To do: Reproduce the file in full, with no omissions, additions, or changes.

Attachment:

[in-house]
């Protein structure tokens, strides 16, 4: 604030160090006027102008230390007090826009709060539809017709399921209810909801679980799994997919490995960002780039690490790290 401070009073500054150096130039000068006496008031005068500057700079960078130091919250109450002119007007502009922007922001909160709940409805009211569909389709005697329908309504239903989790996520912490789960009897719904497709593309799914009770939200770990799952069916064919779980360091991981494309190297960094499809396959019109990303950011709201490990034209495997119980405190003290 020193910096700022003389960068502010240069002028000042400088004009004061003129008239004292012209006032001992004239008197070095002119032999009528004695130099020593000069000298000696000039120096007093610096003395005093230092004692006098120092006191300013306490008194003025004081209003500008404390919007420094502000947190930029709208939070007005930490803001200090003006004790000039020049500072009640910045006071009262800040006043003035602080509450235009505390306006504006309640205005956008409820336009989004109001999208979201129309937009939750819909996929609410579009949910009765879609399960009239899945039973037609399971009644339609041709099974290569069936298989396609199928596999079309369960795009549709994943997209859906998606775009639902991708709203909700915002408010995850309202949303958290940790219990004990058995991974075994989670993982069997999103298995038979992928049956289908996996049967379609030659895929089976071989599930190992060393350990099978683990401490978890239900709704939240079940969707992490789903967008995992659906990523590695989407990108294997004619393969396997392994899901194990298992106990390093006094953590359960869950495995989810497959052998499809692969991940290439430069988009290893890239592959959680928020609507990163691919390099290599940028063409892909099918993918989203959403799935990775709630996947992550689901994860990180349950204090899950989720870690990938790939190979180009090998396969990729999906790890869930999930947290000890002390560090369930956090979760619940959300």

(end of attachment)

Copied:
[in-house]
């Protein structure tokens, strides 16, 4: 604030160090006027102008230390007090826009709060539809017709399921209810909801679980799994997919490995960002780039690490790290 401070009073500054150096130039000068006496008031005068500057700079960078130091919250109450002119007007502009922007922001909160709940409805009211569909389709005697329908309504239903989790996520912490789960009897719904497709593309799914009770939200770990799952069916064919779980360091991981494309190297960094499809396959019109990303950011709201490990034209495997119980405190003290 020193910096700022003389960068502010240069002028000042400088004009004061003129008239004292012209006032001992004239008197070095002119032999009528004695130099020593000069000298000696000039120096007093610096003395005093230092004692006098120092006191300013306490008194003025004081209003500008404390919007420094502000947190930029709208939070007005930490803001200090003006004790000039020049500072009640910045006071009262800040006043003035602080509450235009505390306006504006309640205005956008409820336009989004109001999208979201129309937009939750819909996929609410579009949910009765879609399960009239899945039973037609399971009644339609041709099974290569069936298989396609199928596999079309369960795009549709994943997209859906998606775009639902991708709203909700915002408010995850309202949303958290940790219990004990058995991974075994989670993982069997999103298995038979992928049956289908996996049967379609030659895929089976071989599930190992060393350990099978683990401490978890239900709704939240079940969707992490789903967008995992659906990523590695989407990108294997004619393969396997392994899901194990298992106990390093006094953590359960869950495995989810497959052998499809692969991940290439430069988009290893890239592959959680928020609507990163691919390099290599940028063409892909099918993918989203959403799935990775709630996947992550689901994860990180349950204090899950989720870690990938790939190979180009090998396969990729999906790890869930999930947290000890002390560090369930956090979760619940959300």